The individual owners bought condominium units in the Project pursuant to a standard purchase agreement. The agreement anticipated creation of the Association and explicitly provided: “By acceptance of the Grant Deed to the Condominium, Buyer shall be deemed to have accepted and agreed to comply” with the recorded Project CC & R's. Section 8 of the purchase agreement stated that, by agreeing to resolve all disputes as provided in article XVIII, the parties give up their respective rights to have such disputes tried before a jury. Section 8 also required the parties to initial a provision reciting their agreement “TO COMPLY WITH ARTICLE XVIII OF THE DECLARATION WITH RESPECT TO THE DISPUTE REFERENCED THEREIN.” 3

[145 Cal.Rptr.3d 521]

The Association filed the instant action against Pinnacle, alleging that construction defects caused damage to the Project. As the sole plaintiff, the Association seeks recovery not only for damage to its own property, but also for damage to the interests held by its individual members. The Association claims standing to represent the owners' interests pursuant to Civil Code section 1368.3, [282 P.3d 1223]which grants an owners association the requisite standing to sue a developer in its own name for damage to the common areas and damage to the separate interests the association is obligated to maintain or repair. (See Windham at Carmel Mountain Ranch Assn. v. Superior Court (2003) 109 Cal.App.4th 1162, 1172, 1174–1175, 135 Cal.Rptr.2d 834 [addressing predecessor to Civ.Code § 1368.3]; see also Civ.Code, § 945.)

[55 Cal.4th 234]Pinnacle filed a motion to compel arbitration, contending the FAA mandates enforcement of article XVIII's arbitration provisions. The trial court determined that the FAA is applicable and that article XVIII embodies an agreement to arbitrate between Pinnacle and the Association. Nonetheless, the court invalidated the agreement upon finding it marked by slight substantive unconscionability and a high degree of procedural unconscionability.

The Court of Appeal affirmed. Although finding unanimously that the FAA is applicable, the court concluded, by a split vote, that the arbitration clause in the Project CC & R's does not constitute an agreement sufficient to waive the Association's constitutional right to jury trial for construction defect claims. The majority additionally held that, even assuming the Association is bound by the jury waivers in the purchase agreements signed by the individual condominium owners, the waivers are unconscionable and unenforceable.

We granted Pinnacle's petition for review.


Article XVIII of the Project CC & R's provides that Pinnacle and, by accepting a deed to any portion of the Project property, the Association and each individual condominium owner agree to submit any construction dispute to binding arbitration in accordance with the FAA (and the CAA to the extent it is consistent with the FAA). (See ante, fn. 2.) To determine whether article XVIII is binding upon and enforceable against the Association, we consider the rules governing compelled arbitration of claims, the principles relating to the contractual nature of the covenants and restrictions in a declaration recorded pursuant to the Davis–Stirling Act, and the doctrine of unconscionability.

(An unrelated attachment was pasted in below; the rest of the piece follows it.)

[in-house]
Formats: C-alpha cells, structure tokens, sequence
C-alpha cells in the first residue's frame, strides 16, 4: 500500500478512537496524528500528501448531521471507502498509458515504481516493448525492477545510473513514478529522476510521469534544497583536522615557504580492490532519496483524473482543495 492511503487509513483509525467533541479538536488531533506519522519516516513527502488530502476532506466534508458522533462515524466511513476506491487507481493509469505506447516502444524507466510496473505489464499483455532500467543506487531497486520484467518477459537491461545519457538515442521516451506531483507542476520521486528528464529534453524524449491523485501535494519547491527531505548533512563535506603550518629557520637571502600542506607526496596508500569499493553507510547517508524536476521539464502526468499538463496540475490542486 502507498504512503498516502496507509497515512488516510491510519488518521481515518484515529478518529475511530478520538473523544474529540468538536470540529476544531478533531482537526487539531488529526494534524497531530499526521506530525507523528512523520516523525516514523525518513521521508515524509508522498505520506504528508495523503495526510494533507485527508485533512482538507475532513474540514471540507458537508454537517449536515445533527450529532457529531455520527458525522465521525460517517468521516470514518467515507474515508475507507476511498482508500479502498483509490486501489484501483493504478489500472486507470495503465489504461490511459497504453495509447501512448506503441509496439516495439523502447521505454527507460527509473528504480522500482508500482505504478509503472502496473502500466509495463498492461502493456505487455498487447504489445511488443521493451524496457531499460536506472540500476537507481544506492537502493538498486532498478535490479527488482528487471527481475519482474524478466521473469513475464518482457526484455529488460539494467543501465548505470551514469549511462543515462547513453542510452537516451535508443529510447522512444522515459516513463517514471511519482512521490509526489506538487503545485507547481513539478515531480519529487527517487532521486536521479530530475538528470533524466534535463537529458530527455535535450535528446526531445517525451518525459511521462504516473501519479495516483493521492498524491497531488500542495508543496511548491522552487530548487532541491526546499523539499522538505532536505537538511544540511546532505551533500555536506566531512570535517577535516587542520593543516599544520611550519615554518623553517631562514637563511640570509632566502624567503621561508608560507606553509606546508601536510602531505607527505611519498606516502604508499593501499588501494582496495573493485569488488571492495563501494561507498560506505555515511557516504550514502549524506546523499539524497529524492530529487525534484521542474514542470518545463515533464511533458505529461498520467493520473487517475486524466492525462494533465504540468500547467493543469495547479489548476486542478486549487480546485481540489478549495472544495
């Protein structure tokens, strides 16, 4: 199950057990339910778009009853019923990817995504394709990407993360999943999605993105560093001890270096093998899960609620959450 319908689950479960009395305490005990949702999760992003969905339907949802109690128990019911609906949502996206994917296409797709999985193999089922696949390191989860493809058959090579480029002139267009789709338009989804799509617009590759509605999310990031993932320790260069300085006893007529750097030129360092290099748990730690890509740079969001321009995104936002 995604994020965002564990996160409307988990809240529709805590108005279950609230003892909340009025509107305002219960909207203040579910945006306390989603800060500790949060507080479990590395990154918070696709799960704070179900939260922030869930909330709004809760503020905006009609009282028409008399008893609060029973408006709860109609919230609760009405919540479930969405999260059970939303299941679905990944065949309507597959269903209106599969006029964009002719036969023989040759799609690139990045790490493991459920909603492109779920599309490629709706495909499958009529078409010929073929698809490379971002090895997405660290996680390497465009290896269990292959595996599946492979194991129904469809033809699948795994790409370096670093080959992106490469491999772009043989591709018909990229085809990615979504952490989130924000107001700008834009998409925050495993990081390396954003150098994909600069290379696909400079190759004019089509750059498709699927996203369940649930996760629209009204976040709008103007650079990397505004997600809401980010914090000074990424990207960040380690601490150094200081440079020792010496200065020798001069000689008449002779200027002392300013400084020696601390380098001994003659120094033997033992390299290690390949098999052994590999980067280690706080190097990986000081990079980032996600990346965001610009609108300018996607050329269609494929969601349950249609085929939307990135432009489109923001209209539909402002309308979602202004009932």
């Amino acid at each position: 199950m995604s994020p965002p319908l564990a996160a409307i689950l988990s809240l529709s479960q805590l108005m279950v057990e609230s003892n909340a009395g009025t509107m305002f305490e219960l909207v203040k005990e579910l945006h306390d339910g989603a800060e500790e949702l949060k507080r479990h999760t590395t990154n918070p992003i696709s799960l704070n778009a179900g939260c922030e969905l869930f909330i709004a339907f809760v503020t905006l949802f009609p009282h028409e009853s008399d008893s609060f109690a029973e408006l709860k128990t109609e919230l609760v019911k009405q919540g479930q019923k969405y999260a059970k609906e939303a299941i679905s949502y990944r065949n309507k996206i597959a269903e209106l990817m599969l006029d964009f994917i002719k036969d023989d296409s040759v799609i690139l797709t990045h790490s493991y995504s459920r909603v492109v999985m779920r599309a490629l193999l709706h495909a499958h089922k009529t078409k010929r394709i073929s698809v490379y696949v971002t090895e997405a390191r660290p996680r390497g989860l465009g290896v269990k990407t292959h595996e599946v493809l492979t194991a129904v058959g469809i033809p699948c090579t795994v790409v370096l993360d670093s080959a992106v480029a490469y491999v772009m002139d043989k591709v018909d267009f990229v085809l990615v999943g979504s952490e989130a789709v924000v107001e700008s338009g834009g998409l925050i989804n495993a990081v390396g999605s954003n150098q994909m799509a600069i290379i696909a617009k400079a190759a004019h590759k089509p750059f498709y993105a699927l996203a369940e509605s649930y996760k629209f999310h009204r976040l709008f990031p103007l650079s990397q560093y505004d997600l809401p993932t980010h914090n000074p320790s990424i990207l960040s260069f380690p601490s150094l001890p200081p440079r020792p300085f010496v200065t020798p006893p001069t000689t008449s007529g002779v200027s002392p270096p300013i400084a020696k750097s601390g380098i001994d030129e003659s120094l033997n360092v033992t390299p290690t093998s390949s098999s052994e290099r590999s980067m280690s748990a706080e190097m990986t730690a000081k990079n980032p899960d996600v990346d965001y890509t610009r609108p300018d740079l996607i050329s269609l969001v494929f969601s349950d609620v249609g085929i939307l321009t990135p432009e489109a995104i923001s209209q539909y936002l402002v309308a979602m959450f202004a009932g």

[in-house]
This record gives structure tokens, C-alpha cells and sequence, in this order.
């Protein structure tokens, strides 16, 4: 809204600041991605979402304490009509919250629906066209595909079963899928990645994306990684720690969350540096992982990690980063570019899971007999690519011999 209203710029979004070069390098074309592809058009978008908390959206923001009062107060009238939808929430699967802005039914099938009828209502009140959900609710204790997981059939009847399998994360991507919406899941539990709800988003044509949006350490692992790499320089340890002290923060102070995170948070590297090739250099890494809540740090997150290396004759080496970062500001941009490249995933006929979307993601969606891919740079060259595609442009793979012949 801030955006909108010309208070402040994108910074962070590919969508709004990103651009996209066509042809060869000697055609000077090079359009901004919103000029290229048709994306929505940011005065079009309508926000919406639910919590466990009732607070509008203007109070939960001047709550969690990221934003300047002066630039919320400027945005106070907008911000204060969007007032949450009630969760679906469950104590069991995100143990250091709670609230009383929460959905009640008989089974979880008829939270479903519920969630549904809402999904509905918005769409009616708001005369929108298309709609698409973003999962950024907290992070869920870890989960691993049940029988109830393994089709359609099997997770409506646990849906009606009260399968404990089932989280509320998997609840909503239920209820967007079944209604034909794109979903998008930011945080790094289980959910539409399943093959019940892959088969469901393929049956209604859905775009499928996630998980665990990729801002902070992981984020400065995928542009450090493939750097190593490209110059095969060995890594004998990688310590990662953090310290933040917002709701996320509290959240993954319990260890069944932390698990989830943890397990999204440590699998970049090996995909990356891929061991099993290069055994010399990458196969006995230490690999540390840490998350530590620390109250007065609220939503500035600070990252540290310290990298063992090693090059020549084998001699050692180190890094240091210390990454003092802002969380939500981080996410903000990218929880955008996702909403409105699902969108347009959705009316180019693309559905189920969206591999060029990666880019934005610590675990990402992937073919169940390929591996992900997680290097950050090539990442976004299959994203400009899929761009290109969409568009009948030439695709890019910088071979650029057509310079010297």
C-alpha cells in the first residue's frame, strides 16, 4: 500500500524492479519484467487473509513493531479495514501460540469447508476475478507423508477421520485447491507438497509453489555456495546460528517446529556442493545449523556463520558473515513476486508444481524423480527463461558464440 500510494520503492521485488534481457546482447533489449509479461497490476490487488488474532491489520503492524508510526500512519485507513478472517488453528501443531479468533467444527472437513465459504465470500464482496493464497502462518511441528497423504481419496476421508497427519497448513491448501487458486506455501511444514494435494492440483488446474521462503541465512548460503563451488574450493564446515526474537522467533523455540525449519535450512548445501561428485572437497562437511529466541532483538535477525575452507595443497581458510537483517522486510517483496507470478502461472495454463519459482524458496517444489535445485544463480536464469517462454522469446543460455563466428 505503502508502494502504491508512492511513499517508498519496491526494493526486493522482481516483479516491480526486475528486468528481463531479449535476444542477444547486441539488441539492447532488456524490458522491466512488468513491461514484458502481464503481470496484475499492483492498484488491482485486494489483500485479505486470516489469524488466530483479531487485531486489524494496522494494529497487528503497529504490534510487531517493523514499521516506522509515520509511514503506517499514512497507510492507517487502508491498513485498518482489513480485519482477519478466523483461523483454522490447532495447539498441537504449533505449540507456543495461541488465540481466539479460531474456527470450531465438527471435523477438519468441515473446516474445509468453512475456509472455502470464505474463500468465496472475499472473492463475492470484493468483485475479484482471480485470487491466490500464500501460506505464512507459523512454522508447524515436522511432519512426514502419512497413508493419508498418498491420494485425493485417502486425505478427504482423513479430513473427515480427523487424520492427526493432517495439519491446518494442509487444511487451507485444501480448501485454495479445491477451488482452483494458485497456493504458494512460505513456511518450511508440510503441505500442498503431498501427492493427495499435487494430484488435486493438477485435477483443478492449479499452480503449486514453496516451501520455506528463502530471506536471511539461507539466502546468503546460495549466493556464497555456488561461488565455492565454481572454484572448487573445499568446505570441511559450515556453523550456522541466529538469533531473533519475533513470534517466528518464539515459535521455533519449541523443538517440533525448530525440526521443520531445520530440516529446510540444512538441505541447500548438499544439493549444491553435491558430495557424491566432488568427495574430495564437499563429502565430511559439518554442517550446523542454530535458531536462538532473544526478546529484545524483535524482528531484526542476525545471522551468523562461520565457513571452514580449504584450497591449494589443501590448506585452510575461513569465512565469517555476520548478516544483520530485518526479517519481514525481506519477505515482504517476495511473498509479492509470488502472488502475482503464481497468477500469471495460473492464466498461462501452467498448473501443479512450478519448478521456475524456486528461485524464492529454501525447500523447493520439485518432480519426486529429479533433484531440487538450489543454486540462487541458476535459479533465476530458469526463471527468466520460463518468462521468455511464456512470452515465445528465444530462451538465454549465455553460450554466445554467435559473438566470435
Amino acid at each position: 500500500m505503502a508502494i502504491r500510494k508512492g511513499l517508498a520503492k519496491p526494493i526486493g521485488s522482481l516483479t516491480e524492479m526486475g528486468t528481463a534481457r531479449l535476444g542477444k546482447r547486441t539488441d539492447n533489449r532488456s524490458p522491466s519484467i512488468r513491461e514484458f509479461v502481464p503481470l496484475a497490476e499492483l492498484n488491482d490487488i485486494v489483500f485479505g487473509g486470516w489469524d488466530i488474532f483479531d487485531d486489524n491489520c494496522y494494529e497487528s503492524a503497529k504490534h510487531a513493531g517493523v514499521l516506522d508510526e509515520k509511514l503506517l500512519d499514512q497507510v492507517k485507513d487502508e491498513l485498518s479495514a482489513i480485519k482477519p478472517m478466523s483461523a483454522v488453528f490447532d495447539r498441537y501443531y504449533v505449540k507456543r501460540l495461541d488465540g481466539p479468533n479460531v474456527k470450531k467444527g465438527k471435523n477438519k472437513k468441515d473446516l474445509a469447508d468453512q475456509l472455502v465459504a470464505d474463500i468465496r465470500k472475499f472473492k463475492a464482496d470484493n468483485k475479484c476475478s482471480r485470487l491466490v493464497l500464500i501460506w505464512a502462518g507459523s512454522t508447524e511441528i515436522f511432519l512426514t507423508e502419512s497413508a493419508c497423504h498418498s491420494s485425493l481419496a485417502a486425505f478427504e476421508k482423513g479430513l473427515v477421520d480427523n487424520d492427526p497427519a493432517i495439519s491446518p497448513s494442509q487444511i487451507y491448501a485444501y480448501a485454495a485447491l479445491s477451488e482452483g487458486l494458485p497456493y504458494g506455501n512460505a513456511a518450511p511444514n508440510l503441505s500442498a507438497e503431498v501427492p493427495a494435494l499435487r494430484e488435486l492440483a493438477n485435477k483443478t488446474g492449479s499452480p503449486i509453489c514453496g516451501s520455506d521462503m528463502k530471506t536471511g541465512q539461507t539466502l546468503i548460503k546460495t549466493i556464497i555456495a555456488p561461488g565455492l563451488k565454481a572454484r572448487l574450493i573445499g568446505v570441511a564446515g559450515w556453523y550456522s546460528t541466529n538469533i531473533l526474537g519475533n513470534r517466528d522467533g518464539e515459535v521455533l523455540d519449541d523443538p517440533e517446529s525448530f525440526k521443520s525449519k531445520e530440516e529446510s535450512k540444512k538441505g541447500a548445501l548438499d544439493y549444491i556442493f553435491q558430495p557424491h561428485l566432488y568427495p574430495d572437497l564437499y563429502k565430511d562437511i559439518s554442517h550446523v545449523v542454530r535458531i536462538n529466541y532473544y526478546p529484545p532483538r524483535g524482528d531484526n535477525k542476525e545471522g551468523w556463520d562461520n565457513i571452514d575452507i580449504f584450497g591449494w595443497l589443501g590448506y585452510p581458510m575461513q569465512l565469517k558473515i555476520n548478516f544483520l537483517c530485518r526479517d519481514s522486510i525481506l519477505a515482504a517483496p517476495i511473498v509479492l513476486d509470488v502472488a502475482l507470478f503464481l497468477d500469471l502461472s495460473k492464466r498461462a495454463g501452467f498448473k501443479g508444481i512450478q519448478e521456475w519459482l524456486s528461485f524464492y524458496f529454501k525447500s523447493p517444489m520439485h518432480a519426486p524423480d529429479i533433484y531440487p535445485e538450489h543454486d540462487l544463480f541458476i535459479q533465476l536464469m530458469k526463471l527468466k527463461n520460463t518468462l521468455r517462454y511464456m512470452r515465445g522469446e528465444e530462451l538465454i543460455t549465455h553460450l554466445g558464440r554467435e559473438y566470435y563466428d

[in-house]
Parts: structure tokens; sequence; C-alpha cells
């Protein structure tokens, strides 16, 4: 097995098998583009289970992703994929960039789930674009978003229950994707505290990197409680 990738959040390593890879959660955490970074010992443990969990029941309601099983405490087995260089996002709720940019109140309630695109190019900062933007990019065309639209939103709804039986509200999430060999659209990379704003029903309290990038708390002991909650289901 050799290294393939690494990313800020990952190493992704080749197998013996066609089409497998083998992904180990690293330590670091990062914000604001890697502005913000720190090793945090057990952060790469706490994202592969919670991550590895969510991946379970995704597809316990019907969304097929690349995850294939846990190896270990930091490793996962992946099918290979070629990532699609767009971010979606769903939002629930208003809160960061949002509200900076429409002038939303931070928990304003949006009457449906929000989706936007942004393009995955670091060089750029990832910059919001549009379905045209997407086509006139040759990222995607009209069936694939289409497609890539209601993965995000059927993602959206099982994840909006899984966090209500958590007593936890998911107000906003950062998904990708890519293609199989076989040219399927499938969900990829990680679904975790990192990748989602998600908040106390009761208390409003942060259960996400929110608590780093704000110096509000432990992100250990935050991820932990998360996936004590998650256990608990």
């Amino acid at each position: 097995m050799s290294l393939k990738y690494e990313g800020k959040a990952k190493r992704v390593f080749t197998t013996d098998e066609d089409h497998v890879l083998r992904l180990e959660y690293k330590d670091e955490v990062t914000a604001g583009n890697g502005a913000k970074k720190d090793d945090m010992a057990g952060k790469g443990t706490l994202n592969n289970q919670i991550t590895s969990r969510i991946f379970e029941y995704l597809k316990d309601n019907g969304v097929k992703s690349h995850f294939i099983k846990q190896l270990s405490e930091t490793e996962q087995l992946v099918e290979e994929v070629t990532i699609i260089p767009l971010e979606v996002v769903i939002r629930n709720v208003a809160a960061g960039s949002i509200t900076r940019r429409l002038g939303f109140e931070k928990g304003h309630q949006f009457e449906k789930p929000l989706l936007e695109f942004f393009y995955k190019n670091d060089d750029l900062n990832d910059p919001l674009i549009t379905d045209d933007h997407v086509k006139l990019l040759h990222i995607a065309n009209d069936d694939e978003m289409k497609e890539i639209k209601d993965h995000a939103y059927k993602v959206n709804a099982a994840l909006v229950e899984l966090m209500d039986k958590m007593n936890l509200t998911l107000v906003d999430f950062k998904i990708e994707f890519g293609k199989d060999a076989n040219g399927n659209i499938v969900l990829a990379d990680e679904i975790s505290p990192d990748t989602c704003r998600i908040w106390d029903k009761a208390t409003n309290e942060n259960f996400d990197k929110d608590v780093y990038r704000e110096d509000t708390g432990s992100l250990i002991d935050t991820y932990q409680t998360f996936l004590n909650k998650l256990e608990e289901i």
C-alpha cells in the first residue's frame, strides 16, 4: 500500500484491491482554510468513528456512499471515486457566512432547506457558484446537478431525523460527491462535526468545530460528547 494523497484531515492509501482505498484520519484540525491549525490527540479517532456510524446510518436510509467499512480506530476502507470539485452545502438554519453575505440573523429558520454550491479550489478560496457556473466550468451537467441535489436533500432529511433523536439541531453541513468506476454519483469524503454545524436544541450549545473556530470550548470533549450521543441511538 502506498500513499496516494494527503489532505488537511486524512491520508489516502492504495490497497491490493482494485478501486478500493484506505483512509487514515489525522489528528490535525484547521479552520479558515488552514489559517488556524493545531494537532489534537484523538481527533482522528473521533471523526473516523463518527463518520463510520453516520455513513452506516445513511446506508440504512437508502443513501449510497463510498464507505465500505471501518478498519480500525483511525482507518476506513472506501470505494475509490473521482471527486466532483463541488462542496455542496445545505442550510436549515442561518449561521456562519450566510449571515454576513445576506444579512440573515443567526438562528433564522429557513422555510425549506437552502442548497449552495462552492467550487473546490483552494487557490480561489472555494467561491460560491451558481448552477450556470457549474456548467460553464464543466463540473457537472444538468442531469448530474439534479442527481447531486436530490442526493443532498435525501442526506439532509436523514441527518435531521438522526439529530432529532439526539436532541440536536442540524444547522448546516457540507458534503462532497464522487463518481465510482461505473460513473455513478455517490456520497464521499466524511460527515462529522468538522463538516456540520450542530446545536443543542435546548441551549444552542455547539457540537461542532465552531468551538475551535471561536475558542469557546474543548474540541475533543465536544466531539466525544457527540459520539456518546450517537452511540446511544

A. Arbitration under the FAA

Consistent with the express terms of article XVIII, both the trial court and the Court of Appeal determined that the FAA applies in this case because materials and products incorporated into the Project were manufactured in other states. (9 U.S.C. § 2; see Allied–Bruce Terminix Cos. v. Dobson (1995) 513 U.S. 265, 281–282, 115 S.Ct. 834, 130 L.Ed.2d 753( Allied–Bruce ).) Although the Association currently disputes the FAA's applicability, we accept the determination of the lower courts because the issue was not preserved for review.

Section 2 of the FAA provides in relevant part: “A written provision in ... a contract evidencing a transaction involving commerce to settle by [55 Cal.4th 235]arbitration a controversy thereafter arising out of such

[145 Cal.Rptr.3d 522]

contract or transaction ... shall be valid, irrevocable, and enforceable, save upon such grounds as exist at law or in equity for the revocation of any contract.” (9 U.S.C. § 2.) This statute stands as “a congressional declaration of a liberal federal policy favoring arbitration agreements, notwithstanding any state substantive or procedural policies to the contrary.” ( Moses H. Cone Hospital v. Mercury Constr. Corp. (1983) 460 U.S. 1, 24, 103 S.Ct. 927, 74 L.Ed.2d 765( Moses H. Cone ).) 4

To ensure that arbitration agreements are enforced according to their terms, “the FAA pre-empts state laws which ‘require a judicial forum for the resolution of [282 P.3d 1224]claims which the contracting parties agreed to resolve by arbitration.’ ” ( Volt Info. Sciences v. Leland Stanford Jr. U. (1989) 489 U.S. 468, 478, 109 S.Ct. 1248, 103 L.Ed.2d 488( Volt ); e.g., Perry v. Thomas (1987) 482 U.S. 483...